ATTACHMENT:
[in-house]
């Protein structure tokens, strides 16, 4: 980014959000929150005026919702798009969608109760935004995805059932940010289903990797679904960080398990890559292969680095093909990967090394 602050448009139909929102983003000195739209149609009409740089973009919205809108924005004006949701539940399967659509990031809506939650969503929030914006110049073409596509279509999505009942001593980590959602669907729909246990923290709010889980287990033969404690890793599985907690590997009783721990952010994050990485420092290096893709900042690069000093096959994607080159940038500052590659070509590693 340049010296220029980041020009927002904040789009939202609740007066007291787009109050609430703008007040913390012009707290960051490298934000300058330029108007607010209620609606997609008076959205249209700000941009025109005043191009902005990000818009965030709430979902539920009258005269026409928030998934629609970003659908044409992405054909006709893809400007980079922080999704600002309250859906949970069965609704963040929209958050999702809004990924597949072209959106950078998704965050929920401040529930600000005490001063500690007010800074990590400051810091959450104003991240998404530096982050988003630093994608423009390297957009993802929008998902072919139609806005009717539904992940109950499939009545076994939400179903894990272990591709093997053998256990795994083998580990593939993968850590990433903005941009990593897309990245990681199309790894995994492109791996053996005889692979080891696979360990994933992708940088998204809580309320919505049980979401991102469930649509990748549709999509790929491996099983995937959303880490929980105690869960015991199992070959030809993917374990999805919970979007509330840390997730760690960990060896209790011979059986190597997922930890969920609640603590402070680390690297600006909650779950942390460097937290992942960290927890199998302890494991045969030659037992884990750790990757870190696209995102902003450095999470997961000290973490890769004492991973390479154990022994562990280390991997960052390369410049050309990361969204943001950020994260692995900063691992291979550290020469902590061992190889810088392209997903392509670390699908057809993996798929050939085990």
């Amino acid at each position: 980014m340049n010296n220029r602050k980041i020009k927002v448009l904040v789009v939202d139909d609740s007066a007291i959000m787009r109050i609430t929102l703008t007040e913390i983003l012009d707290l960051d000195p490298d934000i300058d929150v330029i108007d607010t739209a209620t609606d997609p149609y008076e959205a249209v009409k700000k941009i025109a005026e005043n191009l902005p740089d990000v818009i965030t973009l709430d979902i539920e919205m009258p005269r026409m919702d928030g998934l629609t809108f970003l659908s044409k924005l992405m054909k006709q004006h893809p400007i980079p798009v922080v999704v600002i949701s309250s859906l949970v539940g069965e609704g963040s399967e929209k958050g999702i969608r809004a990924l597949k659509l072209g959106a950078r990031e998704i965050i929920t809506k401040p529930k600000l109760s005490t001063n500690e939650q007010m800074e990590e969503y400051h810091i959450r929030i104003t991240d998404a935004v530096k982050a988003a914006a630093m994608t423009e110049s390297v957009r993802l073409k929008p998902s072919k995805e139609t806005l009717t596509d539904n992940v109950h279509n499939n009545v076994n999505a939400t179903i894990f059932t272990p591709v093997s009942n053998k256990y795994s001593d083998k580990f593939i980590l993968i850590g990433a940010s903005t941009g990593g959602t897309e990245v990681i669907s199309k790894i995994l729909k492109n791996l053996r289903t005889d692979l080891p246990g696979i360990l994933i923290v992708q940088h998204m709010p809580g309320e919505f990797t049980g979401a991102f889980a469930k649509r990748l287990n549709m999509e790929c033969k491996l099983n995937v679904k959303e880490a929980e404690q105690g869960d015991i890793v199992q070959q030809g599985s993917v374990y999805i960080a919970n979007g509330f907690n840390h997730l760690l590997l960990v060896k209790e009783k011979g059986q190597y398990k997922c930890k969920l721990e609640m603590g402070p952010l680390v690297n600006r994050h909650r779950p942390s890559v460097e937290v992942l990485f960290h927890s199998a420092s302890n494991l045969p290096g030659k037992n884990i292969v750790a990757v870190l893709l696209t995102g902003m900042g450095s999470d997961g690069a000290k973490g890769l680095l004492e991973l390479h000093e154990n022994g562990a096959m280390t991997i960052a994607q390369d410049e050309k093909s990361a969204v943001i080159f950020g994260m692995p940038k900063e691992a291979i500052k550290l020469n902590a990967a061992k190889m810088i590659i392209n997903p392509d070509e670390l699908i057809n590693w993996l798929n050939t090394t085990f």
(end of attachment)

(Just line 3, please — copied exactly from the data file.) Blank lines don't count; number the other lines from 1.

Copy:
């Amino acid at each position: 980014m340049n010296n220029r602050k980041i020009k927002v448009l904040v789009v939202d139909d609740s007066a007291i959000m787009r109050i609430t929102l703008t007040e913390i983003l012009d707290l960051d000195p490298d934000i300058d929150v330029i108007d607010t739209a209620t609606d997609p149609y008076e959205a249209v009409k700000k941009i025109a005026e005043n191009l902005p740089d990000v818009i965030t973009l709430d979902i539920e919205m009258p005269r026409m919702d928030g998934l629609t809108f970003l659908s044409k924005l992405m054909k006709q004006h893809p400007i980079p798009v922080v999704v600002i949701s309250s859906l949970v539940g069965e609704g963040s399967e929209k958050g999702i969608r809004a990924l597949k659509l072209g959106a950078r990031e998704i965050i929920t809506k401040p529930k600000l109760s005490t001063n500690e939650q007010m800074e990590e969503y400051h810091i959450r929030i104003t991240d998404a935004v530096k982050a988003a914006a630093m994608t423009e110049s390297v957009r993802l073409k929008p998902s072919k995805e139609t806005l009717t596509d539904n992940v109950h279509n499939n009545v076994n999505a939400t179903i894990f059932t272990p591709v093997s009942n053998k256990y795994s001593d083998k580990f593939i980590l993968i850590g990433a940010s903005t941009g990593g959602t897309e990245v990681i669907s199309k790894i995994l729909k492109n791996l053996r289903t005889d692979l080891p246990g696979i360990l994933i923290v992708q940088h998204m709010p809580g309320e919505f990797t049980g979401a991102f889980a469930k649509r990748l287990n549709m999509e790929c033969k491996l099983n995937v679904k959303e880490a929980e404690q105690g869960d015991i890793v199992q070959q030809g599985s993917v374990y999805i960080a919970n979007g509330f907690n840390h997730l760690l590997l960990v060896k209790e009783k011979g059986q190597y398990k997922c930890k969920l721990e609640m603590g402070p952010l680390v690297n600006r994050h909650r779950p942390s890559v460097e937290v992942l990485f960290h927890s199998a420092s302890n494991l045969p290096g030659k037992n884990i292969v750790a990757v870190l893709l696209t995102g902003m900042g450095s999470d997961g690069a000290k973490g890769l680095l004492e991973l390479h000093e154990n022994g562990a096959m280390t991997i960052a994607q390369d410049e050309k093909s990361a969204v943001i080159f950020g994260m692995p940038k900063e691992a291979i500052k550290l020469n902590a990967a061992k190889m810088i590659i392209n997903p392509d070509e670390l699908i057809n590693w993996l798929n050939t090394t085990f």